Kauai, the Garden Island, is famous for its beautiful beaches, lush tropical vegetation, secluded waterfalls and deep Waimea Canyon. But Kauai has also very interesting sites for history aficionados, such as Russian Fort Elizabeth.
Fort Elizabeth, or more likely the remnants of the fortress, is located on the west coast of Kauai Island and on the right bank of the Waimea River, close to the town of Waimea. Why this fortress was built in such a remote location, thousands of miles away from the Russian border, is a story of a daring endeavor and dicey opportunities.
In 1815 the Russian trading ship “Bering” was shipwrecked off the coast of Kauai, just in front of Waimea. The local chief of Kauai, Kaumuali’i, took possession of all cargo on the ship. The ship belonged to the Russian American trading company. The headquarters of that company was located in Sitka, Alaska. The governor of the company sent the German physician Georg Anton Schaeffer to retrieve the ship and its cargo, if possible. Schaeffer was also instructed to negotiate an agreement for a monopoly trade in sandalwood. He was also instructed to negotiate restitution equal to the value of the stolen cargo if it could not be retrieved.
The Russian American trading company was charted by Tsar Paul I in 1799. The company established settlements in Alaska and California to hunt otters, beavers, sables, wolverines and other animals for fur and pelts. The governor of the Russian American trading company was also seeking to establish a trading post on the Hawaiian Islands for ships to replenish the food and water supply on their long voyages across the Pacific Ocean.
With all these instructions and two company ships, Schaeffer sailed to Hawaii. He was accepted by the king of the Hawaiian Islands, Kamehameha I. Being a physician, he was also able to treat the king’s and the queen’s illnesses. Kamehameha was benevolent to Schaffer but declined to assist him in dealing with chief Kaumuali’i in retrieving the cargo. Frustrated, Schaffer sailed to Kauai to deal with the chief face to face. Unexpectedly, Schaeffer befriended Kaumuali’i . They reached an agreement on a monopoly trade in sandalwood and on the restitution for the stolen cargo, to be paid in sandalwood.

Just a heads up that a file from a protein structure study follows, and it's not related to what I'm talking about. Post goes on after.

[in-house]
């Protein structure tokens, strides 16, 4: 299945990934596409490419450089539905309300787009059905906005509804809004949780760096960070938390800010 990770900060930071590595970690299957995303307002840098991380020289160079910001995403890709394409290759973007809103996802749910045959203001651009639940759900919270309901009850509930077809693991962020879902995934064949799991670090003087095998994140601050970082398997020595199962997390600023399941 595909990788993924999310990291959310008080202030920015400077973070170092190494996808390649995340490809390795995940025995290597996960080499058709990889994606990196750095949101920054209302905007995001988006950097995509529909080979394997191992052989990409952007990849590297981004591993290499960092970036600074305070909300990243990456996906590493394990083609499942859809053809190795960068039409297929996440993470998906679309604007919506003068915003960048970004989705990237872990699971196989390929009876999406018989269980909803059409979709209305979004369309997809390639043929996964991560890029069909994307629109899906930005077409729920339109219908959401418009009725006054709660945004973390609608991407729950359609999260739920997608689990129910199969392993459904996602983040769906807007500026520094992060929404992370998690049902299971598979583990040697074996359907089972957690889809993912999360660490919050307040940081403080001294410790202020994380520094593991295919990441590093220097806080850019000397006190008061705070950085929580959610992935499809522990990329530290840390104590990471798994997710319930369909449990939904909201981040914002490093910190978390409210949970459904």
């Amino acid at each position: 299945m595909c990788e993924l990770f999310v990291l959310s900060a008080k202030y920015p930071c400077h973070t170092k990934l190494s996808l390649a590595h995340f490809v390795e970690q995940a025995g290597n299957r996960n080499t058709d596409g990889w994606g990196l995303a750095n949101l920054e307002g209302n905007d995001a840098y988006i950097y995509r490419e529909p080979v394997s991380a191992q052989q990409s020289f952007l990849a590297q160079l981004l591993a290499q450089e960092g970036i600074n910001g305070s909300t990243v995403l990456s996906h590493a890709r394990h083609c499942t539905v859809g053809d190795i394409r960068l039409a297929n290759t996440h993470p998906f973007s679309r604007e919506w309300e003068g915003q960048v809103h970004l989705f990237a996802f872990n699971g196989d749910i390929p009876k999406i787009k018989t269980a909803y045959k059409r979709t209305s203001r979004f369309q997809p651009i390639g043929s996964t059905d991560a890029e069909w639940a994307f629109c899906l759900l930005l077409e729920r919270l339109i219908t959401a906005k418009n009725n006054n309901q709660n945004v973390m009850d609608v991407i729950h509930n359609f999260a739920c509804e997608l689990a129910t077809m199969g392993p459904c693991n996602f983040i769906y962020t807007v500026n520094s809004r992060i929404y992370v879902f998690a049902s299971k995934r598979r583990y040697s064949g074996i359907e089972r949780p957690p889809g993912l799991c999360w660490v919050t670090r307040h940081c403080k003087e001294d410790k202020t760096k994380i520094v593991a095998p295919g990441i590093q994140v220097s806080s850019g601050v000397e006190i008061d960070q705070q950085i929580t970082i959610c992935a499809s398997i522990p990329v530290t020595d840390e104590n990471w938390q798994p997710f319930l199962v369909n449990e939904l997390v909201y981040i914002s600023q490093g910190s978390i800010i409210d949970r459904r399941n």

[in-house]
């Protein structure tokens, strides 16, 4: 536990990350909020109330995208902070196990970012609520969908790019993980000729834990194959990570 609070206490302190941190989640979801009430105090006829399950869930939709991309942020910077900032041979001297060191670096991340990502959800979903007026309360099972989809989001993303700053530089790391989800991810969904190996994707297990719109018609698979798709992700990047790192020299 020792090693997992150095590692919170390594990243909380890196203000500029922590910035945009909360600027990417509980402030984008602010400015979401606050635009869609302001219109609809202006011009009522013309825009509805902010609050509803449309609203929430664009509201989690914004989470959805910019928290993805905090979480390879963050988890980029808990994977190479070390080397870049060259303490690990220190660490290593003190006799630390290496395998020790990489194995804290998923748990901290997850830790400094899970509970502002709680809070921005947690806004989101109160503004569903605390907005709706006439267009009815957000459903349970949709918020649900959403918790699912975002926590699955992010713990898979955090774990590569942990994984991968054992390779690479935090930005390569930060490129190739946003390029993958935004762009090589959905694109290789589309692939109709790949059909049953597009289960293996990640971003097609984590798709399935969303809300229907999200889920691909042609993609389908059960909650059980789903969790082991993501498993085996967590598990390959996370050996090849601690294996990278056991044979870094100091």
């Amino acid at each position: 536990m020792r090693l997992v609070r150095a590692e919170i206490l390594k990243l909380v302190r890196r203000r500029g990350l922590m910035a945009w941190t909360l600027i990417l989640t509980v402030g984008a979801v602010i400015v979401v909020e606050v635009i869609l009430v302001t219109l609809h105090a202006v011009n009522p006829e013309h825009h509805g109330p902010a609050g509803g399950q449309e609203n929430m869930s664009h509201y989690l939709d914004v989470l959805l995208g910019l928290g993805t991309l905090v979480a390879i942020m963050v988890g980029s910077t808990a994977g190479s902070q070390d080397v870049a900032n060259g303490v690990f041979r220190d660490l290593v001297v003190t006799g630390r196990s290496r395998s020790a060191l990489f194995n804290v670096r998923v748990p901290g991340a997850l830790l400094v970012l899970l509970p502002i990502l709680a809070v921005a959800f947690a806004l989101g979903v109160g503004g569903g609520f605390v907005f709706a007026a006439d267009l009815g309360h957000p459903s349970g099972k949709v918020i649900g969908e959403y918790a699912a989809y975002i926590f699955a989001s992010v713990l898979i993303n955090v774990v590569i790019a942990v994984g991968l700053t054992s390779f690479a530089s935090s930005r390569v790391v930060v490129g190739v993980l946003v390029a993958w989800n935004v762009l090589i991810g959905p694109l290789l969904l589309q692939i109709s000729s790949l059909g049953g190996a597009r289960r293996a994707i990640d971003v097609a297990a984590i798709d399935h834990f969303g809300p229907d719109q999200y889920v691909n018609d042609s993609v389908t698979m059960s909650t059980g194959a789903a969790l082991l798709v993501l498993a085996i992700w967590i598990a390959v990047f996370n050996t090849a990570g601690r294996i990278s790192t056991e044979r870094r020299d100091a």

Schaeffer also got the rights from the chief to build three fortresses in Kauai. In return Kaumuali’i wanted the protection and the support of the Russian American trading company in his ambitious plan to gain control over Kauai, Niihau, Oahu and Maui islands, which he claimed as his land. He harbored his rebellious ideas in spite of the fact that he had pledged allegiance to king Kamehameha I just a few years ago, in 1810.
Schaeffer sent a request for the protection of Kauai to the Russian tsar Alexander I and to the governor of the Russian American trading company in Sitka. It was at this time that the construction of Fort Elizabeth began. Chief Kuamuali’i used his people for labor. He also used rocks from a heiau (a temple of worship in Hawaii) to build the walls, which were about 20 feet high and 25-40 feet wide.
The fortress had the shape of an irregular octagon and occupied an area of 400 by 300 feet. It included a trading post, barracks for 30 people, a magazine, a small Orthodox chapel and a garden. The locations of rocks indicate the foundations of the buildings.
A typical Russian fortress would be built of wood and had a rectangular shape with watchtowers in each corner of a wooden palisade. But the designer was German and the construction workers were Hawaiians so that the shape and the construction materials were different.
The fortress was named after the Russian empress Elizaveta, the wife of Tsar Alexander I. While the construction was still in progress, in the fall of 1817, the news arrived that the Russian Tsar Alexander I would not back the military plans of the chief Kaumuali’I and Schaeffer fled back to Russia. It was not a viable option for the Russian government to get involved in a conflict with king Kamehameha, who had the strong support of the British and of the Americans. The Hawaiian government took a possession of Fort Elizabeth and used it to fight a local rebellion. The Fort was dismantled in 1864. By that time there were 60 flint muskets, 16 swords, and 44 cannons of different caliber in the Fort.
Upon Schaeffer’s return to Russia, he was sent back to Germany for overstepping his authority. By 1820, the profits of the Russian American trading company dwindled due to the depletion and overhunting of fur animals. Alaska was purchased by the U.S. government in 1867 and the Russian American trading company was sold to Hutchinson, Kohl & Company of San Francisco.
Nowadays, this fortress is a part of the Russian Fort Elisabeth State Historical Park and can be reached by Hawaiian Route 50. There is a parking lot and a panel with the plan of Fort Elizabeth and a brief history of the audacious endeavor of Schaeffer.